No one chooses to spend hours staring at the ceiling, but can it be avoided?
Though neurologists have long suspected that poor sleep contributes to age-related cognitive decline, they weren’t exactly sure what went wrong or why. Recent studies at the Sleep and Neuroimaging Laboratory at the University of California, Berkeley, point to structural changes in the middle frontal lobe of the brain that develop slowly as we age. These changes interfere with the deep, restorative sleep necessary for the formation of long-term memories.
A good night’s sleep can also help decrease the risk of dementia. “Sleep turns off the toxins that build up in the brain and ultimately lead to Alzheimer’s disease,” says Harvard neurology professor Rudolph Tanzi.
The Quest for Rest
How much is enough? There’s no magic number, but the National Sleep Foundation suggests adults aim for seven to nine hours of uninterrupted sleep each night. Advice to “get a good night’s sleep” might prompt a sigh of frustration. Who doesn’t want a good night’s sleep? No one is choosing to spend hours staring at the ceiling, wishing for unconsciousness. If only we could fall asleep and stay asleep through the night!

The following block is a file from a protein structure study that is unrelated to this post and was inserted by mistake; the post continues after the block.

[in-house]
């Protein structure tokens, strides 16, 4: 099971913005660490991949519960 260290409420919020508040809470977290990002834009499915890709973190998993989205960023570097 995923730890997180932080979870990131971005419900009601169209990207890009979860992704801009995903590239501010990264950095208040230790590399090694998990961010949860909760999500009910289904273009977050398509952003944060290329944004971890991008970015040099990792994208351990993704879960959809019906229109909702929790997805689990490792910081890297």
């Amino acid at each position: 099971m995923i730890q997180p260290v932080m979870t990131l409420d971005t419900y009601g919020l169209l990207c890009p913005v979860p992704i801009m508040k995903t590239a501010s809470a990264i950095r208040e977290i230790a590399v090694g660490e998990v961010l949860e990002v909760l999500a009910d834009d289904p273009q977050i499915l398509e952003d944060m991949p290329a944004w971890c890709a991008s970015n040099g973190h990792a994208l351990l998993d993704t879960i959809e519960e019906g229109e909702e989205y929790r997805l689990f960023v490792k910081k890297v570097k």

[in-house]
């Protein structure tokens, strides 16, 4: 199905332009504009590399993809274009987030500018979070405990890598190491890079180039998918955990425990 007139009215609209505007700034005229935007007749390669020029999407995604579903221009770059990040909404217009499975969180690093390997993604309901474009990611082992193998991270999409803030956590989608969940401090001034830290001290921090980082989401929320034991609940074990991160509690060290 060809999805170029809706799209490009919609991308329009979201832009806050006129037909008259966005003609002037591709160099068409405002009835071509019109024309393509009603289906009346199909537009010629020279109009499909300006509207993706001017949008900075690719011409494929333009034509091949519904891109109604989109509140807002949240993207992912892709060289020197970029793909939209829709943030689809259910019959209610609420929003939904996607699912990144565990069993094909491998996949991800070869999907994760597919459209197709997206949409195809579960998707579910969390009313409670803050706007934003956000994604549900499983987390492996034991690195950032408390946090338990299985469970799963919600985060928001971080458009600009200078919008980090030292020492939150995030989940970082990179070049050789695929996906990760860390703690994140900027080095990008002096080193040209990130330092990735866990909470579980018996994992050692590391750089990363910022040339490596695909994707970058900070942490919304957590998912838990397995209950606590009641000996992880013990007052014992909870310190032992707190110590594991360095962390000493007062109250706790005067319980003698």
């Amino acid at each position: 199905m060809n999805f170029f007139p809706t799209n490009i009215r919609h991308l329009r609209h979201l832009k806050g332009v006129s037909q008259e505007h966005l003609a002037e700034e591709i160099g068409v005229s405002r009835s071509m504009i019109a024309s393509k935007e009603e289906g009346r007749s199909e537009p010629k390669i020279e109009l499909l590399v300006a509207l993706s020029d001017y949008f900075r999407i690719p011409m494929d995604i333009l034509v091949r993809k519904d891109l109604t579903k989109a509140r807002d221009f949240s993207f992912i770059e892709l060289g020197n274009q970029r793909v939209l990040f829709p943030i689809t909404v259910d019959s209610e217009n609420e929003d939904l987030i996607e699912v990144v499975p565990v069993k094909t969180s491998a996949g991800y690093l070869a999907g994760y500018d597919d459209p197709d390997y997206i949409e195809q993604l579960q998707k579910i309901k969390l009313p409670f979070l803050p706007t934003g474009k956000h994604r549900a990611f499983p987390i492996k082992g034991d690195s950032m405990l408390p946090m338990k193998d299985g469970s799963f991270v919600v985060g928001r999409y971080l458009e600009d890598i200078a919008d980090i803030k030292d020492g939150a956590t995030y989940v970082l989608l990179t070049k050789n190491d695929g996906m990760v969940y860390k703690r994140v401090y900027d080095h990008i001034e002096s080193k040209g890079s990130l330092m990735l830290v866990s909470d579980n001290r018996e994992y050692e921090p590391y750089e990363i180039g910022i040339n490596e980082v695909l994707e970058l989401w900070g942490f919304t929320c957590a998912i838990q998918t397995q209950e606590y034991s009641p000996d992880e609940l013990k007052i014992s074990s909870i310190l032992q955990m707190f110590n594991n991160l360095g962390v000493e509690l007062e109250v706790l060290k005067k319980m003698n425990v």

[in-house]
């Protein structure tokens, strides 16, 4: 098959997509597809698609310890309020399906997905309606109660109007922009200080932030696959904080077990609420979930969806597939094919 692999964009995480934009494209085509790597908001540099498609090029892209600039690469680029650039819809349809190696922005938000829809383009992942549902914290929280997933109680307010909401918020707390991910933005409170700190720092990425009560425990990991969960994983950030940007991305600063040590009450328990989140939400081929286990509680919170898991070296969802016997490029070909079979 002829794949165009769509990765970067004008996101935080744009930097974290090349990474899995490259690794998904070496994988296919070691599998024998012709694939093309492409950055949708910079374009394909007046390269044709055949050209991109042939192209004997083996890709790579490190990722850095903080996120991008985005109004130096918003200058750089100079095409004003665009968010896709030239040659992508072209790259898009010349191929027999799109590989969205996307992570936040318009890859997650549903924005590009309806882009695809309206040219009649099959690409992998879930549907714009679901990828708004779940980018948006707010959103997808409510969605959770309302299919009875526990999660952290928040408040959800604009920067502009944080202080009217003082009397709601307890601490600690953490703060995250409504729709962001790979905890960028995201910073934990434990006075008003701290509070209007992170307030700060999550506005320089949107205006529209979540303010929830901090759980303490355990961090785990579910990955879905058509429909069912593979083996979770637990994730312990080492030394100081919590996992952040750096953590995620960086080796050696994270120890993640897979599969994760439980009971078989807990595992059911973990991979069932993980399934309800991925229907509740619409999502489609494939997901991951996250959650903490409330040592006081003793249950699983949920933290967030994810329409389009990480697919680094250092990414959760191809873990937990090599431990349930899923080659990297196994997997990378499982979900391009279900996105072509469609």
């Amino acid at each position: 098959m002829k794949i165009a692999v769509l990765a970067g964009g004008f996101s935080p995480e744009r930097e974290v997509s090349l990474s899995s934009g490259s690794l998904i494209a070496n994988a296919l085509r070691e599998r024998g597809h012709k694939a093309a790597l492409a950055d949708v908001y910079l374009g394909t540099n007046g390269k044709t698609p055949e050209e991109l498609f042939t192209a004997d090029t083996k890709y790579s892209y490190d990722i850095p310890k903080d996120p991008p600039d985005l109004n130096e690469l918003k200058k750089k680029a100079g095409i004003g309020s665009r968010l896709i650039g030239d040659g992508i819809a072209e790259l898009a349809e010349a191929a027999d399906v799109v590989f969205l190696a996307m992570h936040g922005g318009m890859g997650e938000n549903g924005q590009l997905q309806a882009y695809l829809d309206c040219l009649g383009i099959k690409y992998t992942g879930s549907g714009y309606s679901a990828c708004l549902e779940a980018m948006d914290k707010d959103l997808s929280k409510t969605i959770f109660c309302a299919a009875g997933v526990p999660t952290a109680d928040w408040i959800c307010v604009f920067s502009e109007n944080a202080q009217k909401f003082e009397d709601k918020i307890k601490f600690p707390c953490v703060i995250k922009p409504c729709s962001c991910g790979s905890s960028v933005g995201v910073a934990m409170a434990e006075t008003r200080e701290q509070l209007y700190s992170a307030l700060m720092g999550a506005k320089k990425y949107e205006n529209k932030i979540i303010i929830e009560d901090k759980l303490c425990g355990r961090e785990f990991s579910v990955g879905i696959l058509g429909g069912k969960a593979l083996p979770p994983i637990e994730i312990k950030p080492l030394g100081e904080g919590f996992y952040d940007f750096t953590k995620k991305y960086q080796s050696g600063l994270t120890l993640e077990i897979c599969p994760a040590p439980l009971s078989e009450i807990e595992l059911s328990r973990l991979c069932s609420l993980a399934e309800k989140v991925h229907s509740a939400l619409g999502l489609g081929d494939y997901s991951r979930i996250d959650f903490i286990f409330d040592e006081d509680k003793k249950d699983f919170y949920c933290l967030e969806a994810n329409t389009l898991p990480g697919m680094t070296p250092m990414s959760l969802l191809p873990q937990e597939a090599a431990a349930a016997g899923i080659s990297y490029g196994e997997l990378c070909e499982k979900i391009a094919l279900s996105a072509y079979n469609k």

Make sure that you are setting yourself up for bedtime success.
» Stick to a regular bedtime schedule, going to bed and waking up at about the same time every day.
» If sleep escapes you, don’t toss and turn in bed. Get up, read a book, or listen to music until you start to feel sleepy
» Avoid smoking and eating or drinking caffeine or highly acidic foods two to three hours before bedtime.
» Unplug from all technology–TV, computers and cellphones–at least 30 minutes before lights-out.
» Make your bedroom a sleep sanctuary, using the bed for sleep and sex only.
» Exercise is terrific, but for some, working out too closely to bedtime can interfere with falling asleep.
» Relaxation techniques such as yoga, meditation, and guided imagery before bed may also help.
Still wide awake? If you experience chronic insomnia, make sure to tell your doctor so the two of you can rule out more serious causes, including sleep apnea. Sleep apnea is a breathing disturbance that wakes the sufferer throughout the night, and can have serious consequences. Some other illnesses, as well as certain medications, can rob you of your sleep as well.
According to the National Center for Sleep Disorders Research at the National Institues of Health, about 30%-40% of adults say they have some symptoms of insomnia within a given year, and about 10%-15% of adults say they have chronic insomnia. “Sleep loss means mind loss,” says John Medina, director of the Brain Center for Applied Learning at Seattle Pacific University and author of Brain Rules. “When you sleep poorly, your mood, memory, creativity, and problem-solving capabilities suffer.”